kapisse (kappi) = kapi sisse 'into the cabinet'
kapis = kapi sees 'in the cabinet'
kapist = kapi seest 'out of the cabinet'
lauale = laua peale 'onto the table'
laual = laua peal 'onto the table'
laualt = laua pealt 'onto the table'
A native speaker, Myst, points out that the 'long illative' kapisse has fallen out of use in the modern spoken language, in favour of the 'short illative' kappi. That gives me another idea for a future post when I look at cases, the 'short' v. the 'long' illative. Thanks Myst!
Note: The observent student will notice that the case endings -sse, -s, -st, -le, -l, -lt have jumped from the noun to the postposition. For example, peale, peal, and pealt simply mean 'onto the head', 'on the head', and 'off the head' respectively. The Estonian word for head is pea. It is related to the Finnish and Võro words for head pää as in the Southern Estonian town of Otepää (Otõmpää in Võro) which means 'Head of the Bear'.
A native speaker, Kata, adds the following: 'There certainly is a historic connection with the noun 'pea' and the postpositions you named. Today the postposition have only one meaning. For example 'onto the head' would be 'pea peale': Ta elu pöörati pea peale. [Her/His life turned onto the head (lit. Her/His life turned upside-down.]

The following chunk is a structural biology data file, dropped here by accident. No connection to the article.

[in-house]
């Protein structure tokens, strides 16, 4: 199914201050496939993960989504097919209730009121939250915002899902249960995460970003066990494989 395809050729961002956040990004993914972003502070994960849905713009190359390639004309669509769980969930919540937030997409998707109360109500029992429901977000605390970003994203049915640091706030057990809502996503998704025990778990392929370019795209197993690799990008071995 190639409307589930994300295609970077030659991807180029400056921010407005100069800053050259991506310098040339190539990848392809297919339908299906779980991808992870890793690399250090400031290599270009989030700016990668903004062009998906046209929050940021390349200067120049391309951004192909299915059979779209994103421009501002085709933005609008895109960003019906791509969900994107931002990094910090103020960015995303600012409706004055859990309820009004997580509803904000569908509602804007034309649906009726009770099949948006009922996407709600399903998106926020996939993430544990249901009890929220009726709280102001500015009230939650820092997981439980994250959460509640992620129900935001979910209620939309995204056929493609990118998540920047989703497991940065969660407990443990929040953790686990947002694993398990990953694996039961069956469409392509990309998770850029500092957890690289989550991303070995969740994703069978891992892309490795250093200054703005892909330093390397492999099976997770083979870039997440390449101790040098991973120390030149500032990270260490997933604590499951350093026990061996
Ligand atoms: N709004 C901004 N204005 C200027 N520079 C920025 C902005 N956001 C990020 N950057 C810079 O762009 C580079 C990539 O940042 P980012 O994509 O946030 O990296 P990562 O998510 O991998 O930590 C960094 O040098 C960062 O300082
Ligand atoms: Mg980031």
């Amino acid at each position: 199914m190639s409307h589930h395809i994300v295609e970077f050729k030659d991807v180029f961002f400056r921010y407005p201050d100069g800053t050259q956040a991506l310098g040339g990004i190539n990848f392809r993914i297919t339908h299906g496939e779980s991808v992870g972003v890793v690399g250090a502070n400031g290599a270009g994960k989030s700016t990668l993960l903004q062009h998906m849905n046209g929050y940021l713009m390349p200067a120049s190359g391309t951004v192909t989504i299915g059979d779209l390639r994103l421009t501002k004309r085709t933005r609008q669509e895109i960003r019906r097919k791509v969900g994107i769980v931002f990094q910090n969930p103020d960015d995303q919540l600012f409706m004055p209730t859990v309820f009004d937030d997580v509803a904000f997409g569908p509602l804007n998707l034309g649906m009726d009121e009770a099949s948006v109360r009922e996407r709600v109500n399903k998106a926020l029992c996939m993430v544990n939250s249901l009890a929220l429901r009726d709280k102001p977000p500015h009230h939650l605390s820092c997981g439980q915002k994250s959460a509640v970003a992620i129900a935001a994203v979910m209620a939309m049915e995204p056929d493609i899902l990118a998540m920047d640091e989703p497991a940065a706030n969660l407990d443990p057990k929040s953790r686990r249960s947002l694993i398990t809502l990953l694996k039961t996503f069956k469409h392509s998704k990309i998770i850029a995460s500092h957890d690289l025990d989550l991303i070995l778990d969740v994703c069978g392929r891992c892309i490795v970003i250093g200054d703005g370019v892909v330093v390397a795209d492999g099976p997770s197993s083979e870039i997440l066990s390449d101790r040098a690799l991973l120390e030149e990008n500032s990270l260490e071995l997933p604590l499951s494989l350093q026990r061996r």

And one more historical note. I am currently reading a Estonian translation of a novel, published in 1937. "Ta vaatas tema peale" [S/he looked him in the face (lit. onto the head)] is a common way of expression. The case has shifted within the 70 years and now contemporary Estonians would say: "Ta vaatas teda." [S/he looked at her/him]' Thanks for the input Kata!
Here are some examples of the Estonian locative cases and postpositions in action:
Karu tuleb koopa seest [= koopast] välja 'The bear comes out of the cave'.
Ma mõtlen sõbra peale [= sõbrale] 'I am thinking of my friend'.
Räägi kõik südame pealt [= südamelt] ära! 'Tell everything that is on your heart [Get everything off your chest!]'.
Vean kihla kümne dollari peale [= kümnele dollarile] 'I will bet you ten dollars'.
Must valge peal [= valgel] 'Black on white'.
All note the use of käsi 'hand' as a postposition:
Kelle käes [= Kellel] on minu ajaleht? 'Who has my newspaper? [In whose hand is my newspaper?]'
Ma küsin venna käest [= vennalt] 'I will ask (of) my brother'.
Source: Estonian Textbook by Juhan Tuldava, 1994, pg. 100.